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Pandemic ‘Weather Service’ Key Before Next Outbreak, House Told (1)

May 6, 2020, 7:52 PMUpdated: May 6, 2020, 9:30 PM

The U.S. could speed its response to future pandemics by building a National Weather Service-like system to predict disease outbreaks the same way it forecasts the weather.

Caitlin Rivers, a senior scholar at the Johns Hopkins Center for Health Security, proposed Wednesday the idea of creating a national center to forecast disease outbreaks during a Covid-19 hearing by the House spending panel. The House Appropriations Labor, Health and Human Services, Education, and Related Agencies Subcommittee called the hearing in part to examine long-term investments to improve the response for the next pandemic, and Rivers said the proposal was a longer-term priority that Congress should consider.

“We’ve seen on the White House task force briefings and on the nightly news that infectious disease modeling or outbreak science is playing an important role in guiding the Coivd-19 response,” Rivers said. “But what many people don’t realize is that the expertise to produce those models is not a standing national capacity. It’s mostly a volunteer force of academics who produce those models.”

Relying on academic modelers such as the University of Washington’s Institute for Health Metrics and Evaluation stands in stark contrast to the National Weather Service, a U.S. agency tasked with providing forecasts and warnings that’s been around since 1870, she said.

“We don’t have anything like that for outbreaks, but this pandemic underscores why that must change. We should consider establishing a national center that would perform academic forecasting and analytics,” she said.

Harvey V. Fineberg, former president of the National Academy of Medicine and Harvard University provost who focuses on health policy and medical decision-making, said national disease modeling and prediction capability is exactly what the Centers for Disease Control and Prevention would have in place with adequate funding.

“The need is both for projecting and managing an ongoing pandemic and a longer-range ability to forecast and anticipate future emerging disease threats,” said Fineberg, president of the Gordon and Betty Moore Foundation, which supports scientific discovery and improving patient care. “Properly designed, this government (CDC) function would take full advantage of capabilities in the academic and private sectors, in the same way that our nation’s biomedical research enterprise capitalizes on public, academic, and commercial sector participants.”

Rep. Rosa DeLauro (D-Conn.), chairwoman of the subcommittee, told Rivers she was intrigued by the proposal and would be following up.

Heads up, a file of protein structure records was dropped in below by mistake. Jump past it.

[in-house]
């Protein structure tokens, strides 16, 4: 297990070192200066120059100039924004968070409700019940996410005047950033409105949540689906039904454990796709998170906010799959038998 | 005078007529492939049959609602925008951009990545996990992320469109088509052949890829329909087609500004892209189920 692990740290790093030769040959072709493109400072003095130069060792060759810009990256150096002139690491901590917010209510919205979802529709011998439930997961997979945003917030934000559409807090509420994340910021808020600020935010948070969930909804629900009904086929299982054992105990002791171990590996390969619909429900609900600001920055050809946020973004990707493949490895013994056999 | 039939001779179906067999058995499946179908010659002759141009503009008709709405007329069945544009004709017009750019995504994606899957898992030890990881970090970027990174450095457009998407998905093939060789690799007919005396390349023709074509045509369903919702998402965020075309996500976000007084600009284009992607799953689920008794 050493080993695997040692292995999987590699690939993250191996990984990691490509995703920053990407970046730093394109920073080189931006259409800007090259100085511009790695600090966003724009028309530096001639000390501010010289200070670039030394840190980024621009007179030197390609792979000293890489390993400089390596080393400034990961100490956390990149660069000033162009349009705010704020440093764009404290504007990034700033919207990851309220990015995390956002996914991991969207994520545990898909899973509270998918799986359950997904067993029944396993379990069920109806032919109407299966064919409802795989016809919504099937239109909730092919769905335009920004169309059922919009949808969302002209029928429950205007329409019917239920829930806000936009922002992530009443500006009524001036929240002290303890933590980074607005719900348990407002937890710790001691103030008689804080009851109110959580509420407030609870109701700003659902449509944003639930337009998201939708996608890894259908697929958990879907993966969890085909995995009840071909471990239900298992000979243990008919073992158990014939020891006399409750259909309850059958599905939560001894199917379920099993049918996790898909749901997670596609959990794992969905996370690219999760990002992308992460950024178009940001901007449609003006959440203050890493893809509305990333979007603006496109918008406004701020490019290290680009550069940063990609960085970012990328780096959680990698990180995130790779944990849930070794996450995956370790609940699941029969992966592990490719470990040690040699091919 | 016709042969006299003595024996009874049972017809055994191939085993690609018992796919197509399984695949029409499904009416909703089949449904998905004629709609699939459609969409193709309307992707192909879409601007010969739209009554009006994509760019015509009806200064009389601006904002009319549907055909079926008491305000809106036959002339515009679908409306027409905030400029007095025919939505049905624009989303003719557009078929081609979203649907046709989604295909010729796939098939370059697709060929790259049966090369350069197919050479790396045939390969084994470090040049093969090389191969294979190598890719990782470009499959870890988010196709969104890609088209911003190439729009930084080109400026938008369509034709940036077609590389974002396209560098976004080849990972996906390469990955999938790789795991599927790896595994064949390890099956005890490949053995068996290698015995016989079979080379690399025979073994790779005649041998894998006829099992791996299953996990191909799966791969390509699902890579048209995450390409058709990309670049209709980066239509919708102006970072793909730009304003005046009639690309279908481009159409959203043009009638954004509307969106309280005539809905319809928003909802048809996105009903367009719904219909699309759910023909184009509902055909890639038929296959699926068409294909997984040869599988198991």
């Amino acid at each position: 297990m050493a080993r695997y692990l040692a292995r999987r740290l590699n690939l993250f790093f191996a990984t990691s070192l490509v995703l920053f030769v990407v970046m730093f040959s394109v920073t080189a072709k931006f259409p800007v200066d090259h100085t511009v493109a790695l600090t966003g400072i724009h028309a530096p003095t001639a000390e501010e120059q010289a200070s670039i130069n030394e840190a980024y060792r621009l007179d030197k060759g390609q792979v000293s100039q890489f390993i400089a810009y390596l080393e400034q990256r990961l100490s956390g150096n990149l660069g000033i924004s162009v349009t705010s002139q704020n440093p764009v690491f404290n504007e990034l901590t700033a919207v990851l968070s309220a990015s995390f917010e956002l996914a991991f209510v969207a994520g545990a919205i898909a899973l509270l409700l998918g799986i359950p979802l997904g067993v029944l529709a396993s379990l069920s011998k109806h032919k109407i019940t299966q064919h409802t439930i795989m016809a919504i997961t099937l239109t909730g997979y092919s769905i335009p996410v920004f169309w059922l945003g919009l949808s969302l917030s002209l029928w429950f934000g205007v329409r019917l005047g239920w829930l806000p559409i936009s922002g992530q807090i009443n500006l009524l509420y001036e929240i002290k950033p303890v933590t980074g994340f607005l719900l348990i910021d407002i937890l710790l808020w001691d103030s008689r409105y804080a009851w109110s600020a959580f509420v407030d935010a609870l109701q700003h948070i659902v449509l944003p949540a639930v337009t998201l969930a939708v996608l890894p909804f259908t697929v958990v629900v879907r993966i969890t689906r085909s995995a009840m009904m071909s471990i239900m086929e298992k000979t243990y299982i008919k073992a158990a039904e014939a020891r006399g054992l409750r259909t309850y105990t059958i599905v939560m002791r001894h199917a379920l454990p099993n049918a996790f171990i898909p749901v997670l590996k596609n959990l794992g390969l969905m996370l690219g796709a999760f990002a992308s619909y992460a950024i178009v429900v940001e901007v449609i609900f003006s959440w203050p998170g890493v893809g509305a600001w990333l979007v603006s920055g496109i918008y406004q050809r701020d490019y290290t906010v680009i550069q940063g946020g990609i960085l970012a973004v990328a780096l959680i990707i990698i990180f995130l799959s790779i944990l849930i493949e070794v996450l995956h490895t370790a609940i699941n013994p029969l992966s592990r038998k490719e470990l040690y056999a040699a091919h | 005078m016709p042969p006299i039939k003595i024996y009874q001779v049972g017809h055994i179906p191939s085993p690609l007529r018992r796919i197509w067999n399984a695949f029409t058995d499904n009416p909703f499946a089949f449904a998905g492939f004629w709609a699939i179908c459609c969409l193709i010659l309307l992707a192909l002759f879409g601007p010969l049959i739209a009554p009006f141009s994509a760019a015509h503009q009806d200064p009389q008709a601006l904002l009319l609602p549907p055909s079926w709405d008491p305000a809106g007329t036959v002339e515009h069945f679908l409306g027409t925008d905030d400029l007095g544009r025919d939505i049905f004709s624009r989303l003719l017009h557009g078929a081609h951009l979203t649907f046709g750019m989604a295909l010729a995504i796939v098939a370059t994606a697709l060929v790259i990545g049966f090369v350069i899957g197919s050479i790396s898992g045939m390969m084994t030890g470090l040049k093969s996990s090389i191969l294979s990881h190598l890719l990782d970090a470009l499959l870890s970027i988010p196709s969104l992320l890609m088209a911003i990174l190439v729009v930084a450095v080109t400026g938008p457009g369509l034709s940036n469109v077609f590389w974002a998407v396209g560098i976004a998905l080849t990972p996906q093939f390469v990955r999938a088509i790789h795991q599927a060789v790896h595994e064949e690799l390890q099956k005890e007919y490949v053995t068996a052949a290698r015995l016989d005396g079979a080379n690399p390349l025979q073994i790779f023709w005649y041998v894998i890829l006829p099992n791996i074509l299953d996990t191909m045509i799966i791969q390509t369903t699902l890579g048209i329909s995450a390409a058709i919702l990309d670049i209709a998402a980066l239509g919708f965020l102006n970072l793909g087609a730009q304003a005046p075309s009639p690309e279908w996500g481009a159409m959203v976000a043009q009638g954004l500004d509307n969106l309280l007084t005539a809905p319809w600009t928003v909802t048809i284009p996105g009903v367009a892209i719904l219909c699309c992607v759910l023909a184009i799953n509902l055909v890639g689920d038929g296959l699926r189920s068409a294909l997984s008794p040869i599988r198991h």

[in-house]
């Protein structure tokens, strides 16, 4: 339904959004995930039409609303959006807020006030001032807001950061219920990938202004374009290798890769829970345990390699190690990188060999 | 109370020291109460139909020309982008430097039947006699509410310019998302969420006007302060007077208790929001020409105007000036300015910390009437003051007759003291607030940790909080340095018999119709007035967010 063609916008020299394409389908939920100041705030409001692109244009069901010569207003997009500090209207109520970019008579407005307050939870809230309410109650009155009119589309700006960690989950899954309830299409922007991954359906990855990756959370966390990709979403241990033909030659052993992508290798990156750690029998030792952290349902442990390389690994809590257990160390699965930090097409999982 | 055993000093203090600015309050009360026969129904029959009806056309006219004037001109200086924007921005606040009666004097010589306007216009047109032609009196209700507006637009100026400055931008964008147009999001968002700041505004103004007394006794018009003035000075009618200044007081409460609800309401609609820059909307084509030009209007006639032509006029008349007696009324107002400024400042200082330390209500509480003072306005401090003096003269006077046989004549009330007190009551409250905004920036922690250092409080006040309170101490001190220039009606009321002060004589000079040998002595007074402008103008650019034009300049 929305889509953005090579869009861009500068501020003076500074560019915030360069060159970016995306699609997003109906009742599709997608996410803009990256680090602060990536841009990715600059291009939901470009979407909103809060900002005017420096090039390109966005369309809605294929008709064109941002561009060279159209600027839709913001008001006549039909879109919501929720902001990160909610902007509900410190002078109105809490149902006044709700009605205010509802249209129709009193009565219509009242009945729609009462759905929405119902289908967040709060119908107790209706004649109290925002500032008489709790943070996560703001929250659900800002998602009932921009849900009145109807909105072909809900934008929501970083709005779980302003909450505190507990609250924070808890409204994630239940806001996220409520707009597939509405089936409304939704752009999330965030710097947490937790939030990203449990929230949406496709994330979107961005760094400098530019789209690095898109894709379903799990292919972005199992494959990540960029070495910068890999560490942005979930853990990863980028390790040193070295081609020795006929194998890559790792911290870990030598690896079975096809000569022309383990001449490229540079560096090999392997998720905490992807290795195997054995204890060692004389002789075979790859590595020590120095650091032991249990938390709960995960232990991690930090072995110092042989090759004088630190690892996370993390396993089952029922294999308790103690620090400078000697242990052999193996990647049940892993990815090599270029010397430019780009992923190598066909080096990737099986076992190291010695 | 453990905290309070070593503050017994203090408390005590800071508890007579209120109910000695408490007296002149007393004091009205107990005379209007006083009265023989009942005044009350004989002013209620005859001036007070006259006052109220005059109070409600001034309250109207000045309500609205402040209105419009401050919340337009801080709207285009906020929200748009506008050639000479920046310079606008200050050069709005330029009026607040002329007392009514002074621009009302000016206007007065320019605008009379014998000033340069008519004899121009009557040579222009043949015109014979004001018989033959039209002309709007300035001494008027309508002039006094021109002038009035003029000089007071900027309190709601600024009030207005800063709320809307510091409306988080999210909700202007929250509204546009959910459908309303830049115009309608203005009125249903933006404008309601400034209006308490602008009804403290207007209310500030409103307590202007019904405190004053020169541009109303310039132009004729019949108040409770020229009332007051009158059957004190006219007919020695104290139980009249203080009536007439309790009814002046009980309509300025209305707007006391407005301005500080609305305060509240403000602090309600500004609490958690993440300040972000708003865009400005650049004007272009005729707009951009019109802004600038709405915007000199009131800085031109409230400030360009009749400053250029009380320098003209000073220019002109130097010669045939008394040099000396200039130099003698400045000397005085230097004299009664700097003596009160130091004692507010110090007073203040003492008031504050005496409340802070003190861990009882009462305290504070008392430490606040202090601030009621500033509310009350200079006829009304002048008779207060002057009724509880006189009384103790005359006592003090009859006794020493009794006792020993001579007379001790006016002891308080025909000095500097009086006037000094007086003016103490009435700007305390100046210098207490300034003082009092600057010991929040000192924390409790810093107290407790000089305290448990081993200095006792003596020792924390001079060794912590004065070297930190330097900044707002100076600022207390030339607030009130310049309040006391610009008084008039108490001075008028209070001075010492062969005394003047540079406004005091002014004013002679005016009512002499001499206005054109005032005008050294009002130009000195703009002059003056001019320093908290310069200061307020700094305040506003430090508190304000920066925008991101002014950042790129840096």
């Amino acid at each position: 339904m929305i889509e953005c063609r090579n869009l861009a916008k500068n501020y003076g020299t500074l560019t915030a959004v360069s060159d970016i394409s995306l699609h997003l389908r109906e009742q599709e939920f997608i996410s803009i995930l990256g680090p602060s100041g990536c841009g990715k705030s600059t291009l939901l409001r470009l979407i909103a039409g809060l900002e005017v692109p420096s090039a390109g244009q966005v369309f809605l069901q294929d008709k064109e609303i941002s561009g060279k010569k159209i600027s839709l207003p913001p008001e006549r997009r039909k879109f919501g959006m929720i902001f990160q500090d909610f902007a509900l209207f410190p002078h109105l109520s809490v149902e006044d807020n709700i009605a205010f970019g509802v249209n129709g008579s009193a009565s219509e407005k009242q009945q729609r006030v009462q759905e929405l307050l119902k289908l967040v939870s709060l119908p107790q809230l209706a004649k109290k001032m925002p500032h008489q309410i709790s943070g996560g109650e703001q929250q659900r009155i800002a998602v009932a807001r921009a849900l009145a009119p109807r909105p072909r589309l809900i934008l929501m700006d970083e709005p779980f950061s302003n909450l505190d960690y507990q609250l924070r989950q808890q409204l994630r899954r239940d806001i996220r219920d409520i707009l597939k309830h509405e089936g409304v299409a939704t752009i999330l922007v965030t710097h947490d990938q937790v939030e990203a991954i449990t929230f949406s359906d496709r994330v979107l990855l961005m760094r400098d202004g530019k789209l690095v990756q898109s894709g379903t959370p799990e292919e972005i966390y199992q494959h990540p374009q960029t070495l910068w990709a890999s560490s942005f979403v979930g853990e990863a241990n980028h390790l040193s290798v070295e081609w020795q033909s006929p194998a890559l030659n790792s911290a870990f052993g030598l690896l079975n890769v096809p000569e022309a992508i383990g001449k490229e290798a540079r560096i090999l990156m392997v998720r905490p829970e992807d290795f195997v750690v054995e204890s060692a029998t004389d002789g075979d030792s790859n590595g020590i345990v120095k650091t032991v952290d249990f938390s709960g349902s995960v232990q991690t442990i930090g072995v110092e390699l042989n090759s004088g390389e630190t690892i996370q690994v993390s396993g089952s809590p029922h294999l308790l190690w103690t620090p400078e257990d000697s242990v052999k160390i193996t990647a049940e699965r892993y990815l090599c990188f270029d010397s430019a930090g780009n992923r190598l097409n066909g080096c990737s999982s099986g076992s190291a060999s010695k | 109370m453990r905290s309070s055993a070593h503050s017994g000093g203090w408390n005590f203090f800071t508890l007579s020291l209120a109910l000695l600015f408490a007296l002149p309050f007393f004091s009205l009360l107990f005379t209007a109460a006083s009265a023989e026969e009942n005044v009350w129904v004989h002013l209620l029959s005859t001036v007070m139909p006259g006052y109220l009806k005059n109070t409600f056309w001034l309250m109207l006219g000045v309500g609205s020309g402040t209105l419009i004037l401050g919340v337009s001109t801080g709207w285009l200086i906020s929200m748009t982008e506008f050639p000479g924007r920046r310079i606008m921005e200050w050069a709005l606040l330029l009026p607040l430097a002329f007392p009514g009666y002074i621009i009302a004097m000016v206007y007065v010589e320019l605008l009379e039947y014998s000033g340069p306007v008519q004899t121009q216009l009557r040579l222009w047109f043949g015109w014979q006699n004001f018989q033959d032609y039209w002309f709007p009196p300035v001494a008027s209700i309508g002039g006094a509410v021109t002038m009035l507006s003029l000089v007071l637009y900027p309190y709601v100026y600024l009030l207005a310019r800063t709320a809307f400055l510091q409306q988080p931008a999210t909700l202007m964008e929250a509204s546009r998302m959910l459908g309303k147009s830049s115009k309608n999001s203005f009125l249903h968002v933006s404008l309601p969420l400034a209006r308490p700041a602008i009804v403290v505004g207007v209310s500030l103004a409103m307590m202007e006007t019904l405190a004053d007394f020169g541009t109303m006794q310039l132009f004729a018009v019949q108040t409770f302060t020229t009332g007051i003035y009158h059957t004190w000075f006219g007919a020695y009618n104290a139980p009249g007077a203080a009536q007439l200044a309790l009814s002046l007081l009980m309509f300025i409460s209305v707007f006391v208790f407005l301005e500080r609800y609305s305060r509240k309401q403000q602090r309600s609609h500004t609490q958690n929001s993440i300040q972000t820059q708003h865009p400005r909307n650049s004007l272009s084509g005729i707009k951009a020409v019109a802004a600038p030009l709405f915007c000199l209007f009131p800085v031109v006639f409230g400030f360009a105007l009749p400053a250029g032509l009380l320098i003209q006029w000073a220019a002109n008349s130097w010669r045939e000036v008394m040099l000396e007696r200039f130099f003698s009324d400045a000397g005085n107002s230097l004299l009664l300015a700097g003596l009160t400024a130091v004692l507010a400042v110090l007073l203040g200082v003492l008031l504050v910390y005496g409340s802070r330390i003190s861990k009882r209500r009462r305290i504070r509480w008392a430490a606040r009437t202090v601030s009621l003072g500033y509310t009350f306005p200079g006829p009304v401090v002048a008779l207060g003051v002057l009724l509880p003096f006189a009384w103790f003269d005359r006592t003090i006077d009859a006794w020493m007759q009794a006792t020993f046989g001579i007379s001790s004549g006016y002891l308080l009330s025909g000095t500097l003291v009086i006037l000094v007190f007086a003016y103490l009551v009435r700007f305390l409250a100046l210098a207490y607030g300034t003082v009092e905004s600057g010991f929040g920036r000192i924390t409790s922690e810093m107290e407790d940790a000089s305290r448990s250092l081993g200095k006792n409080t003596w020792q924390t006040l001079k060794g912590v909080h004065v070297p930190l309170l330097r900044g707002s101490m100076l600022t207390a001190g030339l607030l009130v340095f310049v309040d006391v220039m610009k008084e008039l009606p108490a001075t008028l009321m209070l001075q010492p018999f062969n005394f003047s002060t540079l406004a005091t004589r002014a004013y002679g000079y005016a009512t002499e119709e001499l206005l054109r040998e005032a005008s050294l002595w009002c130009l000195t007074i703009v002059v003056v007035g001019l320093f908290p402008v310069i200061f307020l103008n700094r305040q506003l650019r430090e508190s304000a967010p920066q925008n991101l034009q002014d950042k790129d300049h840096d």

Think Like Amazon

Georges C. Benjamin, executive director of the American Public Health Association, said he thinks a system like the one Rivers proposed is possible.

“The hardest part is data collection, and Amazon does that every day,” he said in an interview.

The U.S. has never built and sustained in a meaningful way the capacity to do identify new health threats rapidly and figure out what those threats mean, he said.

“If we had such a system, we would have had a better early warning on opioid epidemics, we would have had a better early warning on the obesity epidemic, we absolutely would have had a better early warning on this infectious disease epidemic,” Benjamin said. “All of our data systems are very silo based. They don’t talk to one another, and they’re not fast.”

The Institute for Health Metrics and Evaluation is an independent population health research center that has developed widely cited Covid-19 models to make projections on when peak deaths and hospitalizations may occur.

Covid-19 work wasn’t part of the institute’s planned scope of work when it started modeling, and its staff has been working to reshuffle priorities and find funding to keep its modeling going, specifically on Covid, spokeswoman Amelia Apfel said in an email.

“We do have small teams that look at future health scenarios and pandemics, but nothing near the capacity needed for this type of work,” she said.

The National Weather Service collects information that goes out to every local meteorologist, whereas public health data is gathered at the local level and then gets reported nationally.

“It’s always been that way and you can do it that way, but it doesn’t necessarily build in any kind of system that allows us as a nation to respond as quickly as we can,” he said.

The National Center for Health Statistics “does an amazing job” at gathering data, but it doesn’t do modeling and forecasting, Benjamin said. “It’s a data repository, it’s not a response agency.”

(Updated with comments from Harvey Fineberg in the sixth and seventh paragraphs)

To contact the reporter on this story: Jeannie Baumann in Washington at jbaumann@bloomberglaw.com

To contact the editors responsible for this story: Fawn Johnson at fjohnson@bloomberglaw.com; Andrew Childers at achilders@bloomberglaw.com

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